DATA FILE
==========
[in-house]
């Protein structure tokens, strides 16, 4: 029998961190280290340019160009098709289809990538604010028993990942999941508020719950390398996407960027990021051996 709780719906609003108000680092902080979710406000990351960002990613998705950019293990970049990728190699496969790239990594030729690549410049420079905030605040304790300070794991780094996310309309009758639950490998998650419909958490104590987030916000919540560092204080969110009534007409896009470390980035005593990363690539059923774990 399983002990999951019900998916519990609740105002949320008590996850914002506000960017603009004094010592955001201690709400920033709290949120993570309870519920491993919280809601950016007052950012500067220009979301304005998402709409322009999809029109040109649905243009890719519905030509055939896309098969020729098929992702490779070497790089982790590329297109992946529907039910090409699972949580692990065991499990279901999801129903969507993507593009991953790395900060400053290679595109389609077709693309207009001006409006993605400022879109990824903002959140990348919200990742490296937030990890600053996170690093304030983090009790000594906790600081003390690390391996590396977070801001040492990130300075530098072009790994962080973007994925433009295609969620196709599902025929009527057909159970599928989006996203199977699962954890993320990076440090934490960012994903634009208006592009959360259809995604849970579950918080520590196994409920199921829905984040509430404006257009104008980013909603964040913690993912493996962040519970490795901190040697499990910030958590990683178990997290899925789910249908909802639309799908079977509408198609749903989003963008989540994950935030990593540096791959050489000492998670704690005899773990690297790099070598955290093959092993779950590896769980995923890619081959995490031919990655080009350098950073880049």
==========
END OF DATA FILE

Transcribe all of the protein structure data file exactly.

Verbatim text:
[in-house]
């Protein structure tokens, strides 16, 4: 029998961190280290340019160009098709289809990538604010028993990942999941508020719950390398996407960027990021051996 709780719906609003108000680092902080979710406000990351960002990613998705950019293990970049990728190699496969790239990594030729690549410049420079905030605040304790300070794991780094996310309309009758639950490998998650419909958490104590987030916000919540560092204080969110009534007409896009470390980035005593990363690539059923774990 399983002990999951019900998916519990609740105002949320008590996850914002506000960017603009004094010592955001201690709400920033709290949120993570309870519920491993919280809601950016007052950012500067220009979301304005998402709409322009999809029109040109649905243009890719519905030509055939896309098969020729098929992702490779070497790089982790590329297109992946529907039910090409699972949580692990065991499990279901999801129903969507993507593009991953790395900060400053290679595109389609077709693309207009001006409006993605400022879109990824903002959140990348919200990742490296937030990890600053996170690093304030983090009790000594906790600081003390690390391996590396977070801001040492990130300075530098072009790994962080973007994925433009295609969620196709599902025929009527057909159970599928989006996203199977699962954890993320990076440090934490960012994903634009208006592009959360259809995604849970579950918080520590196994409920199921829905984040509430404006257009104008980013909603964040913690993912493996962040519970490795901190040697499990910030958590990683178990997290899925789910249908909802639309799908079977509408198609749903989003963008989540994950935030990593540096791959050489000492998670704690005899773990690297790099070598955290093959092993779950590896769980995923890619081959995490031919990655080009350098950073880049």